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Reply to Laura Tingle's Quarterly Essay, ‘The High Road: What Australia Can Learn from New Zealand’

Reply to Laura Tingle, ‘The High Road: What Australia Can Learn from New Zealand’

Quarterly Essay, April 2021

Visiting Te Papa, New Zealand’s national museum in Wellington, our family stopped in front of a dramatic exhibition on the Treaty of Waitangi. “Where can we see Australia’s treaty?” one of my young sons innocently asked.

Where indeed. As Laura Tingle points out, the lack of a treaty with the original inhabitants of this land is one of the areas in which Australia lags behind our antipodean neighbour. Across the ditch, Māori have dedicated seats in parliament, the All Blacks perform the haka at the start of rugby matches, and a government minister recently delivered an entire speech in the Māori language. Meanwhile, the Morrison government might have excised “young” from “Advance Australia Fair,” but as Tingle points out, it has effectively downgraded the Welcome to Country and failed to deliver an Indigenous Voice to Parliament.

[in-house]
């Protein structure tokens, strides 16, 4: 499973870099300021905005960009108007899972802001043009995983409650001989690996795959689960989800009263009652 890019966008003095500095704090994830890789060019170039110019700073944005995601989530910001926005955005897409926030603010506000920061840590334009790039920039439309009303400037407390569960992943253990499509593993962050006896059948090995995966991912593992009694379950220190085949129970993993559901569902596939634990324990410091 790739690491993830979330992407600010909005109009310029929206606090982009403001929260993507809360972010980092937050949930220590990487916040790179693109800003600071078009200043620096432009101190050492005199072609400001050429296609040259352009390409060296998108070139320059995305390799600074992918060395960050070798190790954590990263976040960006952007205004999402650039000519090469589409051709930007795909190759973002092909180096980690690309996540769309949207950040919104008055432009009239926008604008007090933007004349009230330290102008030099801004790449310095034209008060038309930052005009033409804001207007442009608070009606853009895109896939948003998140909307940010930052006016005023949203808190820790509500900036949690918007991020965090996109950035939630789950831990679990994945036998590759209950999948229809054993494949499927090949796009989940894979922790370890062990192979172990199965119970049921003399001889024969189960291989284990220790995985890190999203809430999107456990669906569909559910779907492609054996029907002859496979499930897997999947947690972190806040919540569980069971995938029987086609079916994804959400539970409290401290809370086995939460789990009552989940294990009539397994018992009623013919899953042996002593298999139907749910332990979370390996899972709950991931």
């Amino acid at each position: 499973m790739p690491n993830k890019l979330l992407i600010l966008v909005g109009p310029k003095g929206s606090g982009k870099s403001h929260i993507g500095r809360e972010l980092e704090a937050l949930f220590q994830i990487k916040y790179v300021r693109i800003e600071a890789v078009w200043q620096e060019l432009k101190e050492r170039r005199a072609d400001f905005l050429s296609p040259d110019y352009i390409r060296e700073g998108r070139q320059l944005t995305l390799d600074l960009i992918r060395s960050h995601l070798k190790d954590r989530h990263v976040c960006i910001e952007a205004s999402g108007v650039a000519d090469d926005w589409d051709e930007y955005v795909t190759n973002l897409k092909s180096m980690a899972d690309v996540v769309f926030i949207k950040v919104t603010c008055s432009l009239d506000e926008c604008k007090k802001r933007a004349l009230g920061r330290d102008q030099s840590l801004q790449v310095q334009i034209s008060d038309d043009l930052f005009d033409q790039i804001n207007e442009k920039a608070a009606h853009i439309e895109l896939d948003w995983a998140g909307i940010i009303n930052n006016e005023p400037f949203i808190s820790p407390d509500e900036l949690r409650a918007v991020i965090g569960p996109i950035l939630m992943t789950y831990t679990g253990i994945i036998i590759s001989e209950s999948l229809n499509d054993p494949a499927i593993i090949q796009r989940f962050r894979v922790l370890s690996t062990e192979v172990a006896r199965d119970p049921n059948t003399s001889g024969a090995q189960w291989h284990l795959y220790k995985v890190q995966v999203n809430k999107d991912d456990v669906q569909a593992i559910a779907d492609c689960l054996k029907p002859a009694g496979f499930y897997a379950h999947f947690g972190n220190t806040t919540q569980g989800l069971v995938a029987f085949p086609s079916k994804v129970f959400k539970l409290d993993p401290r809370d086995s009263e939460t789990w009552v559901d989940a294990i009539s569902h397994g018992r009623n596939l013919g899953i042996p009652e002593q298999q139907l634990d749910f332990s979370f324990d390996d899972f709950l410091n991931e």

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Time for banks to pull their heads in on credit card rates

E&OE TRANSCRIPT
RADIO INTERVIEW
2SM MARCUS PAUL IN THE MORNING
TUESDAY, 20 APRIL 2021

 
SUBJECTS: Banks charging excessive credit card interest; Impact of Government’s delays to vaccination rollout.
 
MARCUS PAUL, HOST: Andrew Leigh MP joins us each and every Tuesday. Morning, Andrew.